FIFA, football’s world governing body, has just elected their new President in Zurich this week, Gianni Infantino, a Swiss-Italian lawyer.
FIFA has been engulfed by claims of widespread corruption since the summer of 2015, which claimed the careers of two very powerful men in world football, former President Sepp Blatter and UEFA President Michel Platini. Investigations into the two men are still ongoing. From a personal point of view, I was quite saddened by the revelations of corruption surrounding Mr Platini. Mr Platini became famous as a footballer when he was playing for the French city of Nancy, the very same city in which I grew up. I remember meeting the man at the time on a football field in my hometown.
What interests me here today is FIFA’s culture and what actions it will take to lead long-lasting, deep changes in the organisation. FIFA’s new President has vowed to lead the organsiation out of deeply embedded corruption and scandals after being elected.
“We will restore the image of FIFA and the respect of FIFA, and everyone in the world will be proud of us,” he told an extraordinary FIFA Congress in Zurich.” We need to implement the reform and implement good governance and transparency. We also need to have respect.”
But just how is he going to do that?
To change culture, you need to change behaviours, symbols, and systems (see Walking the Talk). The systems component has already clearly been identified: before the election, the Congress passed a set of reforms intended to make the organisation more transparent, professional and accountable. The package of reforms means that the new president will face much closer scrutiny than in the past and will have less influence over the day-to-day management of FIFA’s business affairs – his salary, like those of the other officials, will be made public. There will be a clear separation between an elected FIFA Council responsible for broad strategy and a professional general secretariat handling the business side of things. An independent audit and compliance committee will also be created to oversee the work of all those working at FIFA. Those measures will definitely make a difference but they won’t be enough on their own.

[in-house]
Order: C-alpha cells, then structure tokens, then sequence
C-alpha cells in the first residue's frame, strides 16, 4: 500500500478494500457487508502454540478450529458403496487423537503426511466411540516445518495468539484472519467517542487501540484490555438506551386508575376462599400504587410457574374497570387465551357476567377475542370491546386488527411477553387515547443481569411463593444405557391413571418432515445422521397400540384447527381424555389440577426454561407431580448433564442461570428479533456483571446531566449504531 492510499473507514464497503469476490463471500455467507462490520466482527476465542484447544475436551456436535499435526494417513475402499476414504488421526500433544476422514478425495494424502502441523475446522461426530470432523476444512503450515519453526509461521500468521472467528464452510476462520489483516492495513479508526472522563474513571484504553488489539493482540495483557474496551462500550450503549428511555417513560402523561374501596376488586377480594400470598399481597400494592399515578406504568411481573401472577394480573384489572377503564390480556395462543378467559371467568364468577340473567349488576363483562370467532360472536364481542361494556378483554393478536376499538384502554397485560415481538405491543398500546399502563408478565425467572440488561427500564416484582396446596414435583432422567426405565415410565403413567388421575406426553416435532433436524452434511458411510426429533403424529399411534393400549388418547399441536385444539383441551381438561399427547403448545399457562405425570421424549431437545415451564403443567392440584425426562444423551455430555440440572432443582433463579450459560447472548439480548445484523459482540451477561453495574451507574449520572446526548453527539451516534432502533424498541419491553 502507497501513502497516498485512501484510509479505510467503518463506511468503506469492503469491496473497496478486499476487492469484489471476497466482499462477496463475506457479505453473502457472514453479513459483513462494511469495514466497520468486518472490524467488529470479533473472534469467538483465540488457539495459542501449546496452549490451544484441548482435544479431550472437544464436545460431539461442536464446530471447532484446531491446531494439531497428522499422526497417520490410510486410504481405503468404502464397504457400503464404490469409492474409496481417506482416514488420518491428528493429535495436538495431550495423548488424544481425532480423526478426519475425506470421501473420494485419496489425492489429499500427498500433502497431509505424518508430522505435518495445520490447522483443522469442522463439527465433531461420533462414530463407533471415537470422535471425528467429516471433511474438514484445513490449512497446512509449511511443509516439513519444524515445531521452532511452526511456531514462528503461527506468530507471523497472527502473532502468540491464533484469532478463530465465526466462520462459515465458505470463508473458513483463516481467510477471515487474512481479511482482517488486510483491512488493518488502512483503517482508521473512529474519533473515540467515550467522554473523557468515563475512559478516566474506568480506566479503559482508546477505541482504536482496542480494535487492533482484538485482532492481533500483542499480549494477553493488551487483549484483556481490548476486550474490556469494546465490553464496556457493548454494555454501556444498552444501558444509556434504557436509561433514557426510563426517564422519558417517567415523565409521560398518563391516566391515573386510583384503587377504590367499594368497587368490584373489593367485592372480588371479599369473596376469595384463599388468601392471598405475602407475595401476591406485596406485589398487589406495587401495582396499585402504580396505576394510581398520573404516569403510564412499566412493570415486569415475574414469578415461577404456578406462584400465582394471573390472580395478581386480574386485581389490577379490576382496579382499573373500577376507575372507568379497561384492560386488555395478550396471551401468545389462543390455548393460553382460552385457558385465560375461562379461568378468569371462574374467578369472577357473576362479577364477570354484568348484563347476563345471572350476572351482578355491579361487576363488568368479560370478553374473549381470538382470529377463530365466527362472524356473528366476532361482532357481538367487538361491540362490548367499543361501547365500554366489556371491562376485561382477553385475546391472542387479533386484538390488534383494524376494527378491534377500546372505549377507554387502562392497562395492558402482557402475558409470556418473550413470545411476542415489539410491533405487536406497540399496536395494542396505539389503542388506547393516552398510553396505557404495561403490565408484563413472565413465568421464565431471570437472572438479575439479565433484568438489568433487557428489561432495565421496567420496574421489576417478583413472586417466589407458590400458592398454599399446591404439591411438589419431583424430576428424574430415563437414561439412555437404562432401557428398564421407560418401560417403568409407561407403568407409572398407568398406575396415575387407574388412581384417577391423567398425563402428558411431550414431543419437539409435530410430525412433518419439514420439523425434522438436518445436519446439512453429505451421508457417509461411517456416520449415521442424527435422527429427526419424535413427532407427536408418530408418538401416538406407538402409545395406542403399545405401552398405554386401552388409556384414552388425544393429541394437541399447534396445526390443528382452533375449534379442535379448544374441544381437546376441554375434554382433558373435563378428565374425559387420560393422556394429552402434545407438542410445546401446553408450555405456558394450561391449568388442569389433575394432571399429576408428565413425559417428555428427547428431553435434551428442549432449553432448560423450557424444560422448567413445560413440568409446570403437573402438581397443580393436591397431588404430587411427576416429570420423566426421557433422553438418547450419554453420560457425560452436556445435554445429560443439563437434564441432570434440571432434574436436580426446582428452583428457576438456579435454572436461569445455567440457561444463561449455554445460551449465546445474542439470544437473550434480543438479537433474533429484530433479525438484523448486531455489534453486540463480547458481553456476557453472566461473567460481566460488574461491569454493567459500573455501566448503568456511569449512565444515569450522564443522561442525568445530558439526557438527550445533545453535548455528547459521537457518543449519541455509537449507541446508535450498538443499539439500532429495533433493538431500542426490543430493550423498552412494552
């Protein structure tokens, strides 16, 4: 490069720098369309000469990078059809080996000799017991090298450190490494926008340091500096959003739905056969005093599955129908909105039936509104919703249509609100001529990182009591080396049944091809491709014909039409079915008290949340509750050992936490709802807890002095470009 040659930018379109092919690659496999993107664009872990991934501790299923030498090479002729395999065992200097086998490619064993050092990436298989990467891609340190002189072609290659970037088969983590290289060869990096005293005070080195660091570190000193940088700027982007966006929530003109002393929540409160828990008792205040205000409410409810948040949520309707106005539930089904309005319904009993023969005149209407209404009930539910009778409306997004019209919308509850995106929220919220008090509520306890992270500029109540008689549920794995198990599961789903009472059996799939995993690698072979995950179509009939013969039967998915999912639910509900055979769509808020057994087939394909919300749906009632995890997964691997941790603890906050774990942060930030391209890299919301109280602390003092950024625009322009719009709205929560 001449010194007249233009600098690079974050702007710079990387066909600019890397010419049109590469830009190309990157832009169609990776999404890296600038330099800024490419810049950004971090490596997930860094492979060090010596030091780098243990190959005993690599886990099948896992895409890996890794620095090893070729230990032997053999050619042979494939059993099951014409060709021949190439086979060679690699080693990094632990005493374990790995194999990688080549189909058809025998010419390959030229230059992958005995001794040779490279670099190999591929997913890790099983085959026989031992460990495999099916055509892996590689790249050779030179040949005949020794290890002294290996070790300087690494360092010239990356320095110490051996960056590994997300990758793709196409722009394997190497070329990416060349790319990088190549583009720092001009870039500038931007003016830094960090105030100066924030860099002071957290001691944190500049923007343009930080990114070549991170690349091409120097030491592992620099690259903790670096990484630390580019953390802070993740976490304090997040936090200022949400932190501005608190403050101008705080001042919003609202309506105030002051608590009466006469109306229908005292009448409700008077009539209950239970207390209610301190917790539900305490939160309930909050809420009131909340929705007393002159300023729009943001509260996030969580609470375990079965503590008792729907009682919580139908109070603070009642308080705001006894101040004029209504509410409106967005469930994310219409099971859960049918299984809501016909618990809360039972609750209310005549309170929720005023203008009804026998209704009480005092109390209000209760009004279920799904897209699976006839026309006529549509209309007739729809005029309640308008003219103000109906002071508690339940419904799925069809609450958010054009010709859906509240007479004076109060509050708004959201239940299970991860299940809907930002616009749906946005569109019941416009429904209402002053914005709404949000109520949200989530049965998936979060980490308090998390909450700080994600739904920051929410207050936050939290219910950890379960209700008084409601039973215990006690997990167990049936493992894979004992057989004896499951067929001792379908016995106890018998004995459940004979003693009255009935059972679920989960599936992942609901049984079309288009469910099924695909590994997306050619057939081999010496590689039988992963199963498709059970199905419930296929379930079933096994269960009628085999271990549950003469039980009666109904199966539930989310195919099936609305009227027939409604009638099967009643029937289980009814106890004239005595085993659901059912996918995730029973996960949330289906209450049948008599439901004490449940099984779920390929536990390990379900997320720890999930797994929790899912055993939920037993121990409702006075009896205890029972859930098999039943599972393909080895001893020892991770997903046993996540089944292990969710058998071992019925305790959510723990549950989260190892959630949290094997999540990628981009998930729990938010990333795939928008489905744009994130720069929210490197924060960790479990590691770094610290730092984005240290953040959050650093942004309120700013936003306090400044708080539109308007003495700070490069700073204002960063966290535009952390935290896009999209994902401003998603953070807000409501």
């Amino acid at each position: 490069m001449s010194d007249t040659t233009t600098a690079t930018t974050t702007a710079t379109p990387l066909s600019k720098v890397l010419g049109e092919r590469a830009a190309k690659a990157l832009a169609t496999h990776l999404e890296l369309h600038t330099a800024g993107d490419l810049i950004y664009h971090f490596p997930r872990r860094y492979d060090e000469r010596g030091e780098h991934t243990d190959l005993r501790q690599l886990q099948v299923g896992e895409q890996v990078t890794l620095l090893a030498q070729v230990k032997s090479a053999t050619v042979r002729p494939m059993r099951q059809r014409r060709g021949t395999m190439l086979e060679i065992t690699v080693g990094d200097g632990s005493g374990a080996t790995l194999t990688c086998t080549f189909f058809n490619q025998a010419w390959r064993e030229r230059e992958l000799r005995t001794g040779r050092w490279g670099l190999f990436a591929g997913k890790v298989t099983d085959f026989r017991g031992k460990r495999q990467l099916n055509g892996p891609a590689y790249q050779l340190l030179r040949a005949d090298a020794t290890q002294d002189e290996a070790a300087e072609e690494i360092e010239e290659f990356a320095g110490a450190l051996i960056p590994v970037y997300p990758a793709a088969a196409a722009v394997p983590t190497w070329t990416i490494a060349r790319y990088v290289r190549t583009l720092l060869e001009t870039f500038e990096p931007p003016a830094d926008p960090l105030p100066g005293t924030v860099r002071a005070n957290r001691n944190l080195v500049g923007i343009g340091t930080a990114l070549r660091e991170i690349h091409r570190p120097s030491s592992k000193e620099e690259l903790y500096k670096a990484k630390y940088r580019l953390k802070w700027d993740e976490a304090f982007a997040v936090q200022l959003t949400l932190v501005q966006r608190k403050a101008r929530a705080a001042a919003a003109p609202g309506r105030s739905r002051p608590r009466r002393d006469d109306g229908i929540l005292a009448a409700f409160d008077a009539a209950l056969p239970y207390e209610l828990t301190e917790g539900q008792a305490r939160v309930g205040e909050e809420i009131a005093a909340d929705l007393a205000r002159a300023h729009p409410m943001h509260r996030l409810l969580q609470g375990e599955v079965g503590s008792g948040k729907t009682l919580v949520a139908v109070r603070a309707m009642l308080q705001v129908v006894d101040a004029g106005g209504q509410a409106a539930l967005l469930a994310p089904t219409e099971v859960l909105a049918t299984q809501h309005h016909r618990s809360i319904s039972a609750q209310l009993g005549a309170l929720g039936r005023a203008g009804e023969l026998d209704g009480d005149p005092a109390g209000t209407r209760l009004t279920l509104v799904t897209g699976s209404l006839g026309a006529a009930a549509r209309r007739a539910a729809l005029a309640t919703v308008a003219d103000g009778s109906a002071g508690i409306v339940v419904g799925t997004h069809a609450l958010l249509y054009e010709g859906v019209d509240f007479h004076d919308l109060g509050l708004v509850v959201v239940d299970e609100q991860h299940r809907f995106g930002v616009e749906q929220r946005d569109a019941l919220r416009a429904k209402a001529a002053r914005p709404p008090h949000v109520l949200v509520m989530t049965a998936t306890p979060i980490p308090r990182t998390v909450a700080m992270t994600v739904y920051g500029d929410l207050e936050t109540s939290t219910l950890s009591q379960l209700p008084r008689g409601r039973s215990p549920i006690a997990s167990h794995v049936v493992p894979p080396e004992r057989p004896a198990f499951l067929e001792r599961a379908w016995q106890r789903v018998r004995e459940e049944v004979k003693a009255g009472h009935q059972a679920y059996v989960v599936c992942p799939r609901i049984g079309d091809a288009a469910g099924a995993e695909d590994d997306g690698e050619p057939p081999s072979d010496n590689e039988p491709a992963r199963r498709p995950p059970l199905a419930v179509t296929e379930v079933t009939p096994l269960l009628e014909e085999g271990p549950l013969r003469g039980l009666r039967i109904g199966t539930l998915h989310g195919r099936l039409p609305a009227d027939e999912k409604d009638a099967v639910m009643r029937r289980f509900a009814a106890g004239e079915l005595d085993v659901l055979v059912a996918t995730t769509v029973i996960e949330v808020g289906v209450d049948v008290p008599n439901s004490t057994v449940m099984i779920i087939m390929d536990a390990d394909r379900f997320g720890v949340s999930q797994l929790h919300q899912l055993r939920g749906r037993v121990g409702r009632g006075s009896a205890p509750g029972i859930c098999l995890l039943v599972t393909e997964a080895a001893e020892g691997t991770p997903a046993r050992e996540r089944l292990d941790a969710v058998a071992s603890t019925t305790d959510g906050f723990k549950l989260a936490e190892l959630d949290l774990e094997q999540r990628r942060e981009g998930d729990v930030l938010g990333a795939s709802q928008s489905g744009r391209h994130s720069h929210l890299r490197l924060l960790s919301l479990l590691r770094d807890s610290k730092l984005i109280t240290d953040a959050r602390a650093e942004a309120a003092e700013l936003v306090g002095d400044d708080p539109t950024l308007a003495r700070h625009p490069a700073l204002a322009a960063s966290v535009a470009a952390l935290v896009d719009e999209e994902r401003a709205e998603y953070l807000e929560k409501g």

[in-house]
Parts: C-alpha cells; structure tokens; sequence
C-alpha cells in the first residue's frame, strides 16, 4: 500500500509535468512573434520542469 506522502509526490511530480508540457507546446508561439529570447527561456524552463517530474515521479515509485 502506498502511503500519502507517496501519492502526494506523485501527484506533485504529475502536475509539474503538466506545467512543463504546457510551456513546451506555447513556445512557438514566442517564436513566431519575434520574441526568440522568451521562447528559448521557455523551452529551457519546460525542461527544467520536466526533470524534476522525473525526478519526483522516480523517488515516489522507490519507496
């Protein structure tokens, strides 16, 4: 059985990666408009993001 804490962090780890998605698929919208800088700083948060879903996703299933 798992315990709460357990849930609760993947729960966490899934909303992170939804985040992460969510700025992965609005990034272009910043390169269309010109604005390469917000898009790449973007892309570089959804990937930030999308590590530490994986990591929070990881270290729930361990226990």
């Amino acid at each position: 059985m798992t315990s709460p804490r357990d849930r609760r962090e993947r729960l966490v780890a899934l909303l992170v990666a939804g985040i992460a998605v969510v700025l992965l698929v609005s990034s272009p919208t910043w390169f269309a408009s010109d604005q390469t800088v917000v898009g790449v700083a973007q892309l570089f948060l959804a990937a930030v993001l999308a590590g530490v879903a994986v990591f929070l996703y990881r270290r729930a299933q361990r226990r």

FIFA will also need to signal that things are different from now on. To do this, it could use a number of symbols to show that the values of the organisation have shifted. Those symbols include what the business spends its time and money on – and when you think of how money was spent on corruption in the past, the signal could be massive. FIFA could also decide to re-run the bidding process for the 2018 (Russia) and 2022 (Qatar) World Cups, which everybody agrees were flawed, but until now no one has been prepared to do so. It is a shame, as it would probably be one of the strongest signals FIFA could send the world about inappropriate behaviours not being tolerated any more.
This brings me to the third element that will need to shift quickly: behaviours. At the moment FIFA is still perceived as the victim of the alleged behaviour of some of its more powerful representatives, including Sepp Blatter. If FIFA’s new representatives are not able to demonstrate significantly different behaviours from its former chiefs, the whole orgaisation will be deemed flawed and will be publicly condemned. We all know that behaviours are hard to change, because what needs to change is the beliefs and value system that underpin our actions. Have the values of FIFA really changed? Have the values of all of FIFA’s leadership shifted? Time will tell. Unfortunately, FIFA has little time to redeem itself. Its leaders will need to embrace personal and organisational change as a matter of urgency.
Have you ever been part of a sudden, necessary shift in values for an organisation or business? I’d love to hear about your experience.
Jerome Parisse-Brassens is Walking the Talk’s Director Asia Pacific.
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